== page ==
[OPE-L:2898] starting point and capital

From: Asfilho@aol.com
Date: Tue Apr 25 2000 - 06:10:34 EDT

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Gil says:
…in my reading of Marx, capital can indeed be "conceived, posited, or
defined" without wage labor. The latter, rather than an aspect of the
*definition* of capital, is a *consequence* of particular developments in
the social relations corresponding to the circuit of capital (developments
unspecified in Vol. I, but suggested in Vol. III and elsewhere) that
capitalists predominantly hire and subsume labor power *as a commodity*
rather than either a) lending value producers the wherewithal to finance
means of production, as in the circuit of usury capital, or b) purchasing
labor *services* as a commodity within labor processes run by producers
(i.e., no formal subsumption), as in the putting-out system.

My comment:
I think that this is primarily a methodological difference. In my view, Marx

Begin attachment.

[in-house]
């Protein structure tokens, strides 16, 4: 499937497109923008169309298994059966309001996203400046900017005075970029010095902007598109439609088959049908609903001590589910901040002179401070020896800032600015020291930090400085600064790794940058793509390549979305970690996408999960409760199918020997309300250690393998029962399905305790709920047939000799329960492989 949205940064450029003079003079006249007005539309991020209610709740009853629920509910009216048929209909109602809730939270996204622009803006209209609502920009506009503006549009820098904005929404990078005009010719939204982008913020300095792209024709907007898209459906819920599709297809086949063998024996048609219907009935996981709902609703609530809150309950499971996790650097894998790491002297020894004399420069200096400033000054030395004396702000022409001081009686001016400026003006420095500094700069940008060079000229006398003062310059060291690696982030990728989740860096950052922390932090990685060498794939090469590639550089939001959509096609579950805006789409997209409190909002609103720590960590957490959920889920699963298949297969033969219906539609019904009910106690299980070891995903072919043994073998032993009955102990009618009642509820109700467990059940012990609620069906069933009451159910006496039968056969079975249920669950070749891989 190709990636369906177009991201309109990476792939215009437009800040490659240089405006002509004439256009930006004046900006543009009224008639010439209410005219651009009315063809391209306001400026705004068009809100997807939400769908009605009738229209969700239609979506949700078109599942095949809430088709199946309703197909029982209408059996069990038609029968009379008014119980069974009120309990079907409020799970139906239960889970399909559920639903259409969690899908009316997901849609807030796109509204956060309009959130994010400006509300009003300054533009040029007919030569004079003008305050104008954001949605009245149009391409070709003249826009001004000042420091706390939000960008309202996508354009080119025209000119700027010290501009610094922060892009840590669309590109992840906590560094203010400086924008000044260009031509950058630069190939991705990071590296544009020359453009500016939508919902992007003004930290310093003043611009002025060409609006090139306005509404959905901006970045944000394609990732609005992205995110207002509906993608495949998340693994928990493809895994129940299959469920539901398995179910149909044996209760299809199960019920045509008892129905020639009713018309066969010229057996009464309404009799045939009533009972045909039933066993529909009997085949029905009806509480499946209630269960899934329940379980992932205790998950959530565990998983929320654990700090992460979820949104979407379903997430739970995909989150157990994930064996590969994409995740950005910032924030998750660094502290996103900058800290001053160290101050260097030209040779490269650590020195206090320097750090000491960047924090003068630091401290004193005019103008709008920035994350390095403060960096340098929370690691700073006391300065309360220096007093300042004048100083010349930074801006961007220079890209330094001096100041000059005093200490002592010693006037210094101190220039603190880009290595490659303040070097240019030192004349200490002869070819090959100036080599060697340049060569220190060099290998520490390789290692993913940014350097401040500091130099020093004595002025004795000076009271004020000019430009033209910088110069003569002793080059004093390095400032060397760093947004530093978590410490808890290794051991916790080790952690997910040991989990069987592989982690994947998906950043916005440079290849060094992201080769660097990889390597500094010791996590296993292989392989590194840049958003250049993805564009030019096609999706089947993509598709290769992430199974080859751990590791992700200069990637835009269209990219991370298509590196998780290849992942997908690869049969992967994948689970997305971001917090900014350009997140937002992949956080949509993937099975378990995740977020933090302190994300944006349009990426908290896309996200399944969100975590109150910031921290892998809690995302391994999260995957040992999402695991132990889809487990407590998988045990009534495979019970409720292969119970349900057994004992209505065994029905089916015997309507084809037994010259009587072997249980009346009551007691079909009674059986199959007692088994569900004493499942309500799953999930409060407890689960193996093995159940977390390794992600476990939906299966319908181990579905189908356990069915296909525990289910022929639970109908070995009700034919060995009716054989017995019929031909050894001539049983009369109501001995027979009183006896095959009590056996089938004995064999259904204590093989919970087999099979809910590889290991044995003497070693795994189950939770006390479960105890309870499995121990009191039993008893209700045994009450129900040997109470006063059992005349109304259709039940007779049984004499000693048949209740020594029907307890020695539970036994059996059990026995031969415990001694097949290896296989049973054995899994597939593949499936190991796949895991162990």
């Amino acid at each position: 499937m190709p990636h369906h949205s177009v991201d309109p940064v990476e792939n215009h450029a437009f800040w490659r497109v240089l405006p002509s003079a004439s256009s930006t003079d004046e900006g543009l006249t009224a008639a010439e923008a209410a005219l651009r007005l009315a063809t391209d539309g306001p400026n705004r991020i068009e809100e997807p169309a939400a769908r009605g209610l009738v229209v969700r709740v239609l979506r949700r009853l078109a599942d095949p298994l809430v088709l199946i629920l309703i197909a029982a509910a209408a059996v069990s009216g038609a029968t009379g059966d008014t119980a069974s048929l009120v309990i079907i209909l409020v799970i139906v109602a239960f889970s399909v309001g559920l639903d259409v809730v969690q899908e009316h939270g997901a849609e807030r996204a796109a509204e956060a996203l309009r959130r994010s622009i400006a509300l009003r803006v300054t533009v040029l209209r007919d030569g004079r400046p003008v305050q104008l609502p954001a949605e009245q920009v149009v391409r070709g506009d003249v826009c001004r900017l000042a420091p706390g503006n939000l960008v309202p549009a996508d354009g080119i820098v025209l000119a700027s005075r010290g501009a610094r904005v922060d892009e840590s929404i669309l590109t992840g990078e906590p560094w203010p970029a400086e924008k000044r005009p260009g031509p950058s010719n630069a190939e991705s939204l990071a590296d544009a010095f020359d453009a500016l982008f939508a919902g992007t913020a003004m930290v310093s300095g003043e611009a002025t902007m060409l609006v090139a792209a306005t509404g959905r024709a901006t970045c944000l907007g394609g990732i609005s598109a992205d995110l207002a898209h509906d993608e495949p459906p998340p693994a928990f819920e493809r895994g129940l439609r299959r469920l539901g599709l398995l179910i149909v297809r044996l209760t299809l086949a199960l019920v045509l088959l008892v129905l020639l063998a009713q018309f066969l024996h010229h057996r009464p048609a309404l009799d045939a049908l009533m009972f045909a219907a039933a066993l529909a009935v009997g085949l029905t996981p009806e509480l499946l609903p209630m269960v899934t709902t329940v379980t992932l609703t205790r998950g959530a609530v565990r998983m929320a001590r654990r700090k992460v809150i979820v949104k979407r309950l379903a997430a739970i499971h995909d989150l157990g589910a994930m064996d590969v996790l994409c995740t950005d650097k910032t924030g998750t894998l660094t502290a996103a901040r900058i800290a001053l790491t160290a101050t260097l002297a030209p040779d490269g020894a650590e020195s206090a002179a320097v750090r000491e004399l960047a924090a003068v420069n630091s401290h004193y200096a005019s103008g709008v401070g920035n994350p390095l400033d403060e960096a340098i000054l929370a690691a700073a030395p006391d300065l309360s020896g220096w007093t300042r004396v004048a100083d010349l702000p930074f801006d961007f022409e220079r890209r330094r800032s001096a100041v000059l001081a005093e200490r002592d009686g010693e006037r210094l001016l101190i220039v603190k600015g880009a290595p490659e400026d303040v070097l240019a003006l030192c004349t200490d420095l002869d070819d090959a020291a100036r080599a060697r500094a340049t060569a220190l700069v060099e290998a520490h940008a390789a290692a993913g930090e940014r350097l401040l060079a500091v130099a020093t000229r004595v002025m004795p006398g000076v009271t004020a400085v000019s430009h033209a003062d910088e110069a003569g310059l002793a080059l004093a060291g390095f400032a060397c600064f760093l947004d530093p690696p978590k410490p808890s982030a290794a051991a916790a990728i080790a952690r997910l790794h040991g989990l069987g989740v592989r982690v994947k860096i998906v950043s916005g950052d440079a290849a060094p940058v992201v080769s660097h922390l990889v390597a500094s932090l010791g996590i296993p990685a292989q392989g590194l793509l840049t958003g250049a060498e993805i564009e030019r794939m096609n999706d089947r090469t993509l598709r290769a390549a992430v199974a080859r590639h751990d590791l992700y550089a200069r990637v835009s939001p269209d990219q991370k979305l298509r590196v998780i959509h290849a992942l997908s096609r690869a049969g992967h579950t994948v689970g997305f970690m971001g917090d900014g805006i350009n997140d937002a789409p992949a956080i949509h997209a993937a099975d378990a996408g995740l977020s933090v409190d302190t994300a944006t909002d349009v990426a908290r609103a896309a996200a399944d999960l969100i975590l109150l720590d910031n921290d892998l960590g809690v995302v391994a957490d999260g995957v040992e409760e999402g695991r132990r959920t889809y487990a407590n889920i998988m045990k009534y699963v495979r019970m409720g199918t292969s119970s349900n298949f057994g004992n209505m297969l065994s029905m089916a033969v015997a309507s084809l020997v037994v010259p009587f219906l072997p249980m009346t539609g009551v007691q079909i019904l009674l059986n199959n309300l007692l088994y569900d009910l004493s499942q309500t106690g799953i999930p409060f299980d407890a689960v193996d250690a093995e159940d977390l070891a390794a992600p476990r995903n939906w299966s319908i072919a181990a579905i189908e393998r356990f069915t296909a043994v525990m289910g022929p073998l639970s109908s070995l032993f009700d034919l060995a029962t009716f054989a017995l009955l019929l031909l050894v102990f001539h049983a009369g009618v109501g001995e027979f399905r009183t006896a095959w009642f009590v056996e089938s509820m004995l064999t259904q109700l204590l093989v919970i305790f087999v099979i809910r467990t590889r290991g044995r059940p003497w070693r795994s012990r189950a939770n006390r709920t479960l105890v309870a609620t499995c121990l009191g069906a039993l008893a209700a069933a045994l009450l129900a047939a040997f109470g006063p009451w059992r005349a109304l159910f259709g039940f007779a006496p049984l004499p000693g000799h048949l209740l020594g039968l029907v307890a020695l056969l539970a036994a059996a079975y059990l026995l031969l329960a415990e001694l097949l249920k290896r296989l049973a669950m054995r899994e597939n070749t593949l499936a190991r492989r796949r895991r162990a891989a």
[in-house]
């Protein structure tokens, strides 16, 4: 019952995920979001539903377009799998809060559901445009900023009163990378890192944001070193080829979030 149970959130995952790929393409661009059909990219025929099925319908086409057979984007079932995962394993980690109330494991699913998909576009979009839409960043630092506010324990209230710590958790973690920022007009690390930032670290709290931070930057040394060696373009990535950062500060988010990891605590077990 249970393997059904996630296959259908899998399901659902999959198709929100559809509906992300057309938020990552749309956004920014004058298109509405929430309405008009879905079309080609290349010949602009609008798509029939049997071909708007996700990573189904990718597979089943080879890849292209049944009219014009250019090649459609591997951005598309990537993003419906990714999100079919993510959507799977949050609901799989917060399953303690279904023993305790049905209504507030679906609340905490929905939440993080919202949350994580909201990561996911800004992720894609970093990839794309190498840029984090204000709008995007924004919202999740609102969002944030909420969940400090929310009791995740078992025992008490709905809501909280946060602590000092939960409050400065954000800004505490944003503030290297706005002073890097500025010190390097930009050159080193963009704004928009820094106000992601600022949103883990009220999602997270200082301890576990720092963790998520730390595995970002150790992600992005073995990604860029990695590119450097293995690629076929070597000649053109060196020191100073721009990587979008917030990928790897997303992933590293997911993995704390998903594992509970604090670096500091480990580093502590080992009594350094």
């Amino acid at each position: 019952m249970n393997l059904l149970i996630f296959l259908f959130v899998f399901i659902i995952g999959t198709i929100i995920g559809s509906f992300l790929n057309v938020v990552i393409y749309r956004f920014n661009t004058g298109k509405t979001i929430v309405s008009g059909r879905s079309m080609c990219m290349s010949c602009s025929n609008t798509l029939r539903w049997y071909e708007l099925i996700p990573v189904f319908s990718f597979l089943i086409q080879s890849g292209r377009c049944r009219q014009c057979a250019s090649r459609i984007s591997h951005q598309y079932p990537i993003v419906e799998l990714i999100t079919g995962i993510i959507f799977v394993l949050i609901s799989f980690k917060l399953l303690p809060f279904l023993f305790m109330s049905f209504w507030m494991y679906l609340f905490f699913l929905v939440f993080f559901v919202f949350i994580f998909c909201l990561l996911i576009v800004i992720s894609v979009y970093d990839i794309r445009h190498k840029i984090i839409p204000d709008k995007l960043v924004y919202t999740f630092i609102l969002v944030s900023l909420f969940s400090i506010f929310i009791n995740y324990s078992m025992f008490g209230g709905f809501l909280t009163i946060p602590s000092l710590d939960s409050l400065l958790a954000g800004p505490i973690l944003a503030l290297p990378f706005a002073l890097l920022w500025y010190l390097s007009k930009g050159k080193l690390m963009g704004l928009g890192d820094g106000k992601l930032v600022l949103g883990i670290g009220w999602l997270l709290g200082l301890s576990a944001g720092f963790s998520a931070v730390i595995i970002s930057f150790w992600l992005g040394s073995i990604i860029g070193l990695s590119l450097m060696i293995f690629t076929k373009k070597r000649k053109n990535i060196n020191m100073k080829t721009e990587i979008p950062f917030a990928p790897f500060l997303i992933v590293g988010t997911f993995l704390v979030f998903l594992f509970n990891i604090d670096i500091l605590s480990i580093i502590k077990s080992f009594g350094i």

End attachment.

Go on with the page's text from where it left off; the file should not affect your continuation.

derives capital in chapter 4 starting from circulation (M-C-M': the form of
appearance of capital, value that begets value). Then he analyses how this
can exist systematically, i.e., as the *social* form of production. His
answer is that capital cannot arise out of circulation *on a systematic
basis*. This argument does not deny that unequal exchange, 'profit upon
alienation', 'fleecing' of the consumers by commercial capital, exploitative
interest rates, etc are impossible: of course they are possible, and they
have existed for thousands of years. But they cannot be *generalised*, i.e.,
these forms of exploitation do not provide the basis for the existence of a
stable and self-sufficient *system* of production. Even though some people
can live out of this type of exploitation, it is a fallacy of aggregation to
presume that everyone can become rich by exploiting everyone else.

In sum, M-C-M' is the *form* of capital, which can potentially represent many
different forms of exploitation, opportunistic behaviour and so on. However,
the point about capital as the social mode of production (including the
separation of the workers from the means of production, wage labour as the
social form of labour and generalised commodity production) is this: Only in
this case can M-C-M' become systematic and provide the principle of social
organisation and of social production, rather than existing in the 'pores' of
(any type of) society.


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